Other practices may involve keeping workers out of certain areas in work zones, such as away from backing trucks. According to Cole, maintaining a certain distance from any mobile equipment (i.e. a 10-ft rule) is usually implemented to maximize safety, whether it is a paving machine, truck or milling machine. These practices were created from within the company, and Cole said they have been life saving, giving credit to the employees for being conscientious about safety.
An advanced warning system can alert workers to an intruding motorist in work zones.
On Oldcastle roadway projects, some of the biggest risks to employees are work-zone intrusions, instances where motorists outside the work-zone intrude onto the jobsite.
“Work-zone intrusions are probably the highest and most uncontrollable risks that we [face] with our Oldcastle family out there on the jobsite,” Cole said. “Drunk drivers, people texting, people on the phone—that coupled with speed is really a formula for disaster, both for the traveling public and for our employees.”
Recognizing the high risk of intruders in work zones, Oldcastle developed a publication of its various best practices in place to respond to those incidents titled “Best Practices in Mitigating Work-Zone Intrusions,” a collection of solutions they have shared with others in the industry.
In order to combat the risk of work-zone intrusions, one of the main steps the team at Oldcastle took was partnering with a defense contractor who introduced technology to them that could identify incoming threats to soldiers in combat zones, such as a missile. This system also possessed the ability to destroy the incoming threat before it reached soldiers or their motorized vehicles.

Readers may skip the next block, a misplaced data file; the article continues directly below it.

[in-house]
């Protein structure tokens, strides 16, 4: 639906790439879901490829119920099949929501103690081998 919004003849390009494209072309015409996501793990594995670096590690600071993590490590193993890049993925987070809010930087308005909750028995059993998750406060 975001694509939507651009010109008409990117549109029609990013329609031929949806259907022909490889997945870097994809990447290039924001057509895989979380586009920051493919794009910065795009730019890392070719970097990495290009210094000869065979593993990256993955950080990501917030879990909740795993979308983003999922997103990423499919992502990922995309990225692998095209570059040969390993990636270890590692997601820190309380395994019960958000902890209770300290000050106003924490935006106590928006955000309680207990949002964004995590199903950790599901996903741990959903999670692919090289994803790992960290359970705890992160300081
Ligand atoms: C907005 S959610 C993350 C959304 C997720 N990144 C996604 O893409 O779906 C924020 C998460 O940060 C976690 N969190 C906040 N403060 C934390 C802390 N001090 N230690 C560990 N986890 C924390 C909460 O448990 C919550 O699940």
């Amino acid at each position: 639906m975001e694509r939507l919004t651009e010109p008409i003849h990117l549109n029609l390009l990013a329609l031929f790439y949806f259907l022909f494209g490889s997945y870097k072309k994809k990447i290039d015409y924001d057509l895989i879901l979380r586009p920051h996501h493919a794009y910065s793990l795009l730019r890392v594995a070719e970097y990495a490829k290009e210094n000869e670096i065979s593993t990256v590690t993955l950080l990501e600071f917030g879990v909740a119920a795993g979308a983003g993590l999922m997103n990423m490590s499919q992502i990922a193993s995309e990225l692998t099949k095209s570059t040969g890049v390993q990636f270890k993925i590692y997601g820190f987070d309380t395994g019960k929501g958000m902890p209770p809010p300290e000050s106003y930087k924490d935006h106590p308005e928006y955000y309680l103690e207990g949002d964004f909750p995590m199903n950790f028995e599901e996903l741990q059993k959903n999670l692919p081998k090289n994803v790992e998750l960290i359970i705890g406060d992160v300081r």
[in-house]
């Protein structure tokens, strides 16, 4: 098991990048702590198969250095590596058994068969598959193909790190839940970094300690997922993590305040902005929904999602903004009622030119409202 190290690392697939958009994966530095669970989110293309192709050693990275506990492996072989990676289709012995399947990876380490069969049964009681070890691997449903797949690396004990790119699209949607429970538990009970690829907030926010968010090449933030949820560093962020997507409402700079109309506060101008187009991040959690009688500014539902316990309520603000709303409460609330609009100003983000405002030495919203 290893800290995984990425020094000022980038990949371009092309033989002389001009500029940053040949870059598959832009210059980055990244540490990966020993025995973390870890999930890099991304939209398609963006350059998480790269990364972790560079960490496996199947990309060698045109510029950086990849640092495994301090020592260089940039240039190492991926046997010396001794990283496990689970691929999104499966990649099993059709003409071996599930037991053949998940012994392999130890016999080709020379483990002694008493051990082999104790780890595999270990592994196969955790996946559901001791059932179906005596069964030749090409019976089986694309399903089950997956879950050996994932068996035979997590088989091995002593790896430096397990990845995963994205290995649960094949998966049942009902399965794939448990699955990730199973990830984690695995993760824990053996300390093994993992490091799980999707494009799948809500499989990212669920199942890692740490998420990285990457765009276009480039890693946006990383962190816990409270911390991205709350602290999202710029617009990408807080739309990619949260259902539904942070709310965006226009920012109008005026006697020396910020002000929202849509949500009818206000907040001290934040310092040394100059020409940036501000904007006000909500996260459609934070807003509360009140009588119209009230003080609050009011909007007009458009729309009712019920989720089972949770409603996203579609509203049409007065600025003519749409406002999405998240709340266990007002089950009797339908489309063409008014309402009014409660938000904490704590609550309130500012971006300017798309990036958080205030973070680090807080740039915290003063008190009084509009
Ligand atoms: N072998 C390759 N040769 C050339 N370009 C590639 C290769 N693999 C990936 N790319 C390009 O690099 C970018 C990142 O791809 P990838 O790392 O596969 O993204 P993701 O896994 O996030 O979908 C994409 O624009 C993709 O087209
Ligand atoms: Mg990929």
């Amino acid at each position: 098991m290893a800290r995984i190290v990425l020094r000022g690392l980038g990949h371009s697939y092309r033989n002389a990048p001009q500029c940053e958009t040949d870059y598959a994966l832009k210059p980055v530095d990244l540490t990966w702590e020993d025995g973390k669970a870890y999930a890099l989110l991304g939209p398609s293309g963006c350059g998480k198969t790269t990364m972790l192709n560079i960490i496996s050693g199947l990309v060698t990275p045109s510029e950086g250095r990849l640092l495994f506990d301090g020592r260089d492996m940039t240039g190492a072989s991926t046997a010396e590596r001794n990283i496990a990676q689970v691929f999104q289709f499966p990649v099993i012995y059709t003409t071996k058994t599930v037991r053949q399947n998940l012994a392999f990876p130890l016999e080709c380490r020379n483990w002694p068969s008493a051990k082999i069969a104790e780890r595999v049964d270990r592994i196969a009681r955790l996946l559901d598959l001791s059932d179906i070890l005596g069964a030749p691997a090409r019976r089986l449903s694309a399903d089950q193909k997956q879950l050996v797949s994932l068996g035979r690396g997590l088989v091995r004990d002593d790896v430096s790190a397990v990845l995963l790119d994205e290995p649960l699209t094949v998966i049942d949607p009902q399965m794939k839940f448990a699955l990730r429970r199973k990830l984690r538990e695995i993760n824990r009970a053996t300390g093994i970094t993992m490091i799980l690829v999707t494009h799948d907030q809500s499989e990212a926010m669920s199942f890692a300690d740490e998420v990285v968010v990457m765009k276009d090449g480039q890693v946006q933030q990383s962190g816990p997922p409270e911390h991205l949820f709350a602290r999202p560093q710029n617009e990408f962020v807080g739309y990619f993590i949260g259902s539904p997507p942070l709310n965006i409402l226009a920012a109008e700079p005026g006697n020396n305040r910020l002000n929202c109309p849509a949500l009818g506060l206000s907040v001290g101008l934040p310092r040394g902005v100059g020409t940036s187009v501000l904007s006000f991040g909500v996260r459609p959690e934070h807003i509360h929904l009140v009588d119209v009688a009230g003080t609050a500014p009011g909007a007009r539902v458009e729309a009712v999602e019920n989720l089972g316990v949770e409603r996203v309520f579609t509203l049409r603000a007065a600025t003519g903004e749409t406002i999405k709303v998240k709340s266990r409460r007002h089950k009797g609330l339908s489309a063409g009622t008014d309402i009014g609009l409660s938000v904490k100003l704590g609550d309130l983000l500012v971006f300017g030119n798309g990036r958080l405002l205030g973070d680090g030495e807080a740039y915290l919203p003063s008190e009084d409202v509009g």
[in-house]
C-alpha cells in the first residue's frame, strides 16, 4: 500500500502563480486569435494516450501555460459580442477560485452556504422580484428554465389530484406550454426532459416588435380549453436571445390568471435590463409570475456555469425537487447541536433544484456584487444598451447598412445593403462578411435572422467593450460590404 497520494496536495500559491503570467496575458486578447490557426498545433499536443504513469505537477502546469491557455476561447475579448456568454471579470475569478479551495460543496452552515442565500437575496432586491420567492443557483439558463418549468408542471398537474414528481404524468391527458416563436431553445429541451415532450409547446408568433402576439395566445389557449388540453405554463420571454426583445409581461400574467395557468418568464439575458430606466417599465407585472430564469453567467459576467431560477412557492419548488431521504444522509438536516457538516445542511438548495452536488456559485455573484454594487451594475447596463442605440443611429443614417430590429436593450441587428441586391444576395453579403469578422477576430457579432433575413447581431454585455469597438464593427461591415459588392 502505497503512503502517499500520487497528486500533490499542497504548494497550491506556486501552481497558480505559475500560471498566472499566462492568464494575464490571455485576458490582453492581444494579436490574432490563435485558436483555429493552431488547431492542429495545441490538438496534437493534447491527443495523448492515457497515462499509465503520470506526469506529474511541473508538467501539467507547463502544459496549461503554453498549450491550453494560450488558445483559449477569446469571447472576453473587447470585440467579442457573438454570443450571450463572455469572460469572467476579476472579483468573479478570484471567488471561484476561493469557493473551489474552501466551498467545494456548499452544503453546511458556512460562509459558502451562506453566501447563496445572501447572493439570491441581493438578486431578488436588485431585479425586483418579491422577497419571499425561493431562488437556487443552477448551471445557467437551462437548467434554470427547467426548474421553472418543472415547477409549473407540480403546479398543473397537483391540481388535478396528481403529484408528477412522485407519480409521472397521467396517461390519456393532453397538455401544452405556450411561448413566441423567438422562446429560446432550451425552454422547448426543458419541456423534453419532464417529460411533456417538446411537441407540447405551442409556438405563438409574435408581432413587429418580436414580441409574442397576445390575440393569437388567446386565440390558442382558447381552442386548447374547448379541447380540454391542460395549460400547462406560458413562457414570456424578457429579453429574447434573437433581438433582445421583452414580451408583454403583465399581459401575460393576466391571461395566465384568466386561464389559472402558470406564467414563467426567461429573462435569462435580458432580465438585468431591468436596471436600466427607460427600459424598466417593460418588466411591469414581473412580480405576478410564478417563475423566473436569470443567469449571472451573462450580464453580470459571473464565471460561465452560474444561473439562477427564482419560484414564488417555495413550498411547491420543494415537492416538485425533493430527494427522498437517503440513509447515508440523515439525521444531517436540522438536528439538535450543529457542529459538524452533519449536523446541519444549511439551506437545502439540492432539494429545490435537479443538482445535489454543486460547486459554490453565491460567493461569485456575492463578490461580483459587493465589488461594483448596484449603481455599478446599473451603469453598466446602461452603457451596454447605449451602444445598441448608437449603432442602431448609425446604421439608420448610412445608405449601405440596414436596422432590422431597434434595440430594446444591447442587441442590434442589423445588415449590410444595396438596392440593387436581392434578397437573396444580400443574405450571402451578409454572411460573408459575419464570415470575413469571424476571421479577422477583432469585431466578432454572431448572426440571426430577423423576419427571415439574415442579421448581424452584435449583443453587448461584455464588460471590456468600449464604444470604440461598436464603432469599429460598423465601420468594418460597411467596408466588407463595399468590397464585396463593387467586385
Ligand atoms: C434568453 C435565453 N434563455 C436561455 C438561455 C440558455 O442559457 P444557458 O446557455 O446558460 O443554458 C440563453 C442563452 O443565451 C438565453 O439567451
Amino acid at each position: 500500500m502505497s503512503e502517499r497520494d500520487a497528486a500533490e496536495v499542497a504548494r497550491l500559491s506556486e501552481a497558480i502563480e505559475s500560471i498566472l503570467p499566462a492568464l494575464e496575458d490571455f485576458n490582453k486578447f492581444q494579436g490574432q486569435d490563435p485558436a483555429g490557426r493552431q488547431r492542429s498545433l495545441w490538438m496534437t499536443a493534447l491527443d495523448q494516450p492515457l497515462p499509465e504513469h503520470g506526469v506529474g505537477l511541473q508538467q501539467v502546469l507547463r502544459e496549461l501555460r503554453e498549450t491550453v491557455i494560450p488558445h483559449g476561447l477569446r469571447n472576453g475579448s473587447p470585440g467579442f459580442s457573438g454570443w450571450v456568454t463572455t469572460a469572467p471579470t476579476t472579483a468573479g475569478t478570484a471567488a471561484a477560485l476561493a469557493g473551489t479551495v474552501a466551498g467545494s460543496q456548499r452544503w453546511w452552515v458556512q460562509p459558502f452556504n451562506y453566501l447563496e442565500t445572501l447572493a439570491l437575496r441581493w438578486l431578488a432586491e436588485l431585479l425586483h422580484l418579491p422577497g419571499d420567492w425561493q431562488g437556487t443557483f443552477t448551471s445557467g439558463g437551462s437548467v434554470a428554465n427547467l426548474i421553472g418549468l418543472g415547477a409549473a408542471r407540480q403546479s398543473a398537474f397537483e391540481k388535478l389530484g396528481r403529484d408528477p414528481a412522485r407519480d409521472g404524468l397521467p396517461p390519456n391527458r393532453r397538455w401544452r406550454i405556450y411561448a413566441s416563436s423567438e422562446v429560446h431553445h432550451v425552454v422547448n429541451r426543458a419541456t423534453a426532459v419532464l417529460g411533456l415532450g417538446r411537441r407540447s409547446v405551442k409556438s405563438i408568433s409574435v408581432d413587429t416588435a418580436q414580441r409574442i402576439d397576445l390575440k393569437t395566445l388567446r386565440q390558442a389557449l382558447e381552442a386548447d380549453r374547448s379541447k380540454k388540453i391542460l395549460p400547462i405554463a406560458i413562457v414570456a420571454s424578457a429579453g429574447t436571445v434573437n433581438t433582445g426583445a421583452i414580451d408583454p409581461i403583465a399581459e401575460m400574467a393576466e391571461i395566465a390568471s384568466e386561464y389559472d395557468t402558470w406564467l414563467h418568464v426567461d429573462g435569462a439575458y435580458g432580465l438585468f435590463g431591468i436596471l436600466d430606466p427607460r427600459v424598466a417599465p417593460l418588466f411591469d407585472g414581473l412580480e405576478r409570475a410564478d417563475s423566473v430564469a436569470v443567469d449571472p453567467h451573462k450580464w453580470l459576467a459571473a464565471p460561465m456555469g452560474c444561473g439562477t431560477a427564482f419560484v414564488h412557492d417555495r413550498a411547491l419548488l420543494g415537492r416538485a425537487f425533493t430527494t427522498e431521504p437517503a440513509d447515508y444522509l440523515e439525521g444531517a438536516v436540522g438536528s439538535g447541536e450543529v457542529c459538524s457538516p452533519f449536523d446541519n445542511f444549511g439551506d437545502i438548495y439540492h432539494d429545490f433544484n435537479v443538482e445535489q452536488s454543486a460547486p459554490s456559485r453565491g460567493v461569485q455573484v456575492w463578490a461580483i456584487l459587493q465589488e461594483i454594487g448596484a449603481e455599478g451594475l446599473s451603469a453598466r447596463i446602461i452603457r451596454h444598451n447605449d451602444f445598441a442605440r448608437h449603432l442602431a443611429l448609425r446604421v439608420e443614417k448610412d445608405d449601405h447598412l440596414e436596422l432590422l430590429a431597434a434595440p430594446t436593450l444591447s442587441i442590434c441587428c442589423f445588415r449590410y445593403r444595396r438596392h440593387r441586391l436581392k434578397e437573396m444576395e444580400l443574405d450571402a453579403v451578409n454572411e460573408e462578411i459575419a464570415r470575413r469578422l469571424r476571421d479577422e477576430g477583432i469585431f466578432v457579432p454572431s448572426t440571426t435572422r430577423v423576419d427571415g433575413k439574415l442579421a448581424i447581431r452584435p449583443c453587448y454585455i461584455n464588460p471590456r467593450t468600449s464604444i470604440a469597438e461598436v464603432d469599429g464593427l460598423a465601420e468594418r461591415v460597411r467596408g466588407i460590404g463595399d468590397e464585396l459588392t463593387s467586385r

Oldcastle adapted that technology to identify and deter threats coming into its work zones. “We took that technology and further developed it into giving our workers an extra amount of time to take evasive action,” Cole said. Calling it an advanced warning and risk evasion (AWARE) system, the team at Oldcastle tailored the technology to alert employees as well as the intruding motorists with an external warning that, according to Cole, buys Oldcastle workers an extra five to 10 seconds of warning time that could mean the difference between life and death.
AWARE also has the ability to record an incident on video when a particular event triggers the system. “Whether it be triggered by high speed or by the trajectory of the vehicle coming into our work zone, it’s based on not just the radar technology but also a stopping distance formula that tells the system there is an actual intrusion,” Cole said. Based on video that has been triggered by incidents of intrusion, Oldcastle has seen promising results of the impact of the AWARE system. Video footage shows incidents where the external warning was triggered and caused not only the driver to either stop or slow down, but also alerted the workers in time to keep them out of harm’s way.
The team at Oldcastle is currently in the final stages of development for the AWARE system. “We’ve got about 12-13 paving crews across the U.S. using the technology,” Cole said. The plan is to have more of their crews use the system throughout 2017. Once the system is fully developed, Oldcastle will explore the appropriate avenues to ensure that the entire industry has an opportunity to benefit from the attributes of this system.
Educating the public on the dangers of work-zone intrusion has been a collaborative effort for Oldcastle in association with Granite Construction, the American Road & Transportation Builders Association (ARTBA), the National Asphalt Pavement Association (NAPA) and Associated General Contractors of America (AGC) for the past three years. Sharing its best practices with the industry and always looking for new ways to think beyond regulations are company qualities that make Oldcastle a role model for work-zone safety in roadway construction.